What Doesn’t Kill You…

Makes you stronger. If this were true, I’d be lifting 25-pound barbells rather than squeezing a ball to build strength in my hands after cancer treatments.

Throughout my life and especially as I’ve gotten older, I’ve developed a variety of phobias about the medical institution. The way they come at a person with their needles, stethoscopes and bad breath is enough to make you turn against them.

I think it’s true that entering the realm of medicine as a cancer patient was likely one of the worst decisions the universe made on my behalf. It is a portal to enter the closest opening to the gates of hell.

I wish I’d prepared better for my brush with white coats and bad hair days, or, in my case, no hair days, thanks to chemo. Proof that my initial foray into this world was rife with immediate misery.

How does one transition from being a healthy body with strong bones and teeth to an identity that says I’m an oncology patient? They tell me I’m still healthy, just have this small issue that I’m dealing with now. Really? Then why is there a long list of maladies, euphemistically coded as “medical history” to fill out with each medical form? The word cancer is lit up in neon lights, beautiful shades of orange and blue that would be delightful during fourth of July fireworks, but comparable to shit brown as I peruse the list, my head in my hands, like a toddler sitting on the john trying to figure out why his mother left him there.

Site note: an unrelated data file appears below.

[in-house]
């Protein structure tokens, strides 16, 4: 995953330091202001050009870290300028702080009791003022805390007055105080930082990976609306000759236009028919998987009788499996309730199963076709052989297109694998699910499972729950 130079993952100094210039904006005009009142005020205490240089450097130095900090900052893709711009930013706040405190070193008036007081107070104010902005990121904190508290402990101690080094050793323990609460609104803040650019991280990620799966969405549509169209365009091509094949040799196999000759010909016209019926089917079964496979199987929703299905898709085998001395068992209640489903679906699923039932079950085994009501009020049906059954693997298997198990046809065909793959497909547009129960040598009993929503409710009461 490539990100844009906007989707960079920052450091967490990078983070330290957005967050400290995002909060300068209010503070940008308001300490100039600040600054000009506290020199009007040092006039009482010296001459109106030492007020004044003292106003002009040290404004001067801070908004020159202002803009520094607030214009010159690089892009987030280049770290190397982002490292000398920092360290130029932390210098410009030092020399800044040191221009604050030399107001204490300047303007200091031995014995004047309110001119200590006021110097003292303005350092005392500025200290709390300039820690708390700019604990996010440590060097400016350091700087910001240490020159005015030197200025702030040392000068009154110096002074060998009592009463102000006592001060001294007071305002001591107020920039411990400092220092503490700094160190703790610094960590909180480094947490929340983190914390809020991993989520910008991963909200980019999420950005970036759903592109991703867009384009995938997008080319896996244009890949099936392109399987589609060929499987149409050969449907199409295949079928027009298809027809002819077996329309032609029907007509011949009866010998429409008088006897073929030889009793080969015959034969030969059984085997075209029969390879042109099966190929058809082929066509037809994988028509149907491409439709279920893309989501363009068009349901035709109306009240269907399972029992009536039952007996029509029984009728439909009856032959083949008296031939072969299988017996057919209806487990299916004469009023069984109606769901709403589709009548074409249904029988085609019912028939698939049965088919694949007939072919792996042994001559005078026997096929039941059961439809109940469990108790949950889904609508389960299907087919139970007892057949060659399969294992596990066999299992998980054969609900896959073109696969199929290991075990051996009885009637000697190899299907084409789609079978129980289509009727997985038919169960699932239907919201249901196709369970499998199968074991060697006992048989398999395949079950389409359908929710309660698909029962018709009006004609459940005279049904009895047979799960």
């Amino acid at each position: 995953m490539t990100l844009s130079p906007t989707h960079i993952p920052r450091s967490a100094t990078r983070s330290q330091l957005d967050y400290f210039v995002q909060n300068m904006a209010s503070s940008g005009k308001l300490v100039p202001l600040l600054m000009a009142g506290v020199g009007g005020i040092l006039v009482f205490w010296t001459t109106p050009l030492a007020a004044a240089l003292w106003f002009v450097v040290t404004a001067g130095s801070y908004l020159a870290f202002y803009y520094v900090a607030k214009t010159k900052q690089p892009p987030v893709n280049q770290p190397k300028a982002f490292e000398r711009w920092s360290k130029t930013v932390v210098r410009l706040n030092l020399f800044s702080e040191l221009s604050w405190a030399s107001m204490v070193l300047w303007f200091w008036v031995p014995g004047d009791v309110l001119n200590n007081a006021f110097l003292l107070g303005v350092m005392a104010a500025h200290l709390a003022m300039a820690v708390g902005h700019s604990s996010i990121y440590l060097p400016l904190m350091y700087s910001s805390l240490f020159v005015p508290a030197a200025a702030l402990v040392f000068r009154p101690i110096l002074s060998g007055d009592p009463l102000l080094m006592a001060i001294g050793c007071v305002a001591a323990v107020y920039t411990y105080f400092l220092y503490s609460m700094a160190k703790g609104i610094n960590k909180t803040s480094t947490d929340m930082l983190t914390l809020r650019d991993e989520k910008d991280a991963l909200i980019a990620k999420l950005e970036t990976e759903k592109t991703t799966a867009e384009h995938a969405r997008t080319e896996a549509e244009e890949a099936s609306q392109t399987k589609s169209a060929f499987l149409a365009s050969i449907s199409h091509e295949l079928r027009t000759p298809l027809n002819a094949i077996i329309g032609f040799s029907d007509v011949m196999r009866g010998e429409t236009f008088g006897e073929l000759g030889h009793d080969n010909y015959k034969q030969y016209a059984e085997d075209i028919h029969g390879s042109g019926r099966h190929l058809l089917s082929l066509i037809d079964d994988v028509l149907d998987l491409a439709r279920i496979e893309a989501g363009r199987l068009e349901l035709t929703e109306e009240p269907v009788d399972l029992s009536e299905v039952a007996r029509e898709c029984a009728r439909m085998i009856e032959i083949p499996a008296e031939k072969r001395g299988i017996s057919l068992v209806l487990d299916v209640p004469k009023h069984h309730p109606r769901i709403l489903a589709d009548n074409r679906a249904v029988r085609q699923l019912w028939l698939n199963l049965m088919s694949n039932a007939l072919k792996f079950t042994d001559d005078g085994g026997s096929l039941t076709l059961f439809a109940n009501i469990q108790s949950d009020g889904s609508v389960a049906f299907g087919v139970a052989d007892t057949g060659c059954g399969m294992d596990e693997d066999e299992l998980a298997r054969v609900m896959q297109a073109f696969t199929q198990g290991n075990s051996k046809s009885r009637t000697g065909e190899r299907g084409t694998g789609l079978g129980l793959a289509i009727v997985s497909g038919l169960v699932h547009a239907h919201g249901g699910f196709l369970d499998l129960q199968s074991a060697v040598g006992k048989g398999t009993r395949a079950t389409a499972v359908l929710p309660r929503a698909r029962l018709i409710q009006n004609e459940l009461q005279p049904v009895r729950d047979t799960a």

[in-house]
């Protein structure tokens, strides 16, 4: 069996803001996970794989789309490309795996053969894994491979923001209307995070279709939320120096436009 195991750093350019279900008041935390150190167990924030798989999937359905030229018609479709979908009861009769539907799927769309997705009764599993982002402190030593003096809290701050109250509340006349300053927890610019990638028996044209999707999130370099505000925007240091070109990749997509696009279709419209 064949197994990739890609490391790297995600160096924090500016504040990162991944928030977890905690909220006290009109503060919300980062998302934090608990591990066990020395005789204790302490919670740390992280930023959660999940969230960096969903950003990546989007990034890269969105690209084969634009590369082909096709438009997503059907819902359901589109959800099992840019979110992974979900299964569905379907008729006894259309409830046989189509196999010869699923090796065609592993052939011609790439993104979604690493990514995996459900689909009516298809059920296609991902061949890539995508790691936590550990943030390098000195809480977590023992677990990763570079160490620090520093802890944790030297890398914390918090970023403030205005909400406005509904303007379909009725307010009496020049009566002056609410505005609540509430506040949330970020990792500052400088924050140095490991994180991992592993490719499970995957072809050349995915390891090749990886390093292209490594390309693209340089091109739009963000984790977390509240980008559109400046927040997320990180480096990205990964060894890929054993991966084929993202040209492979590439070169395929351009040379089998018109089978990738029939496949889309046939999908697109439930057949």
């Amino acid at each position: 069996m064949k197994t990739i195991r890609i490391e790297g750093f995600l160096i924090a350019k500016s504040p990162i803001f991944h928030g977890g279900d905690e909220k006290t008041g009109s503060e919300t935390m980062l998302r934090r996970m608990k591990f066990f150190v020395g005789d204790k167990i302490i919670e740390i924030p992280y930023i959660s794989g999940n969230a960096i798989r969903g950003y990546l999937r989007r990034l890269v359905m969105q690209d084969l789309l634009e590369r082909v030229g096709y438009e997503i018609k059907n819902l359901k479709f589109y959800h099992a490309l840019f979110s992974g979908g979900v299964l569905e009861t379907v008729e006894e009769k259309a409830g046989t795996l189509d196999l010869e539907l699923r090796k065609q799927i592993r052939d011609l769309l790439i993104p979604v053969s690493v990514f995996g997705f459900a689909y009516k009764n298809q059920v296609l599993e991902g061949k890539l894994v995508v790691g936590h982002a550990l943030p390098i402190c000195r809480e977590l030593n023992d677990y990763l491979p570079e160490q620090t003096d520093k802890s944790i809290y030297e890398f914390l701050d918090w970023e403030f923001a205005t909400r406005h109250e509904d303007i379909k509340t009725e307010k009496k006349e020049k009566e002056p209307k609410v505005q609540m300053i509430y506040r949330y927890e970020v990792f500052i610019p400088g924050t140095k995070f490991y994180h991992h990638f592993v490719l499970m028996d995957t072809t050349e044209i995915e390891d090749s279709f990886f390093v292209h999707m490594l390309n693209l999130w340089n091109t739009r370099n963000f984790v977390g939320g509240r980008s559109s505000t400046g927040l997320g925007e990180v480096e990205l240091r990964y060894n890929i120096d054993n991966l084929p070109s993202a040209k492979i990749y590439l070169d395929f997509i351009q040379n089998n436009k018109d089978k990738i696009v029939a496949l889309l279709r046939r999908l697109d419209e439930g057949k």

So many chemicals were infused into my veins that my bones no longer know their purpose. And, just ask Oprah, having purpose is the core of a meaningful life. My bones have created their own reality, and the rest of me is left in the dark without a flashlight. Once osteoporosis was the only blemish my bones bared, whipped into submission with jogging and medication administered through horse sized needles. Now my bones have progressed into the realm of osteoarthritis and no amount of flagellation, pharmaceuticals or faking impedes a slow march to immobility.

It’s killing me but I don’t feel any stronger.

The motto “dance like no one is watching” is relevant because, should I dare my feet and legs to line dance to Cupid Shuffle, I’d end up on the ground, or on the couch, and I’d poke out the eyes of anyone who watched. Cupid would put me out of my misery with his bow and arrow, and I’d be as grateful as a boa constrictor who happens upon a giraffe.

Is this the beginning of my life as a senior citizen or is it the beginning of the end? Perhaps my bones in pursuit of another career opportunities will summon an answer. Til then, I am trying to get stronger and feel like I’m getting killed in the process.

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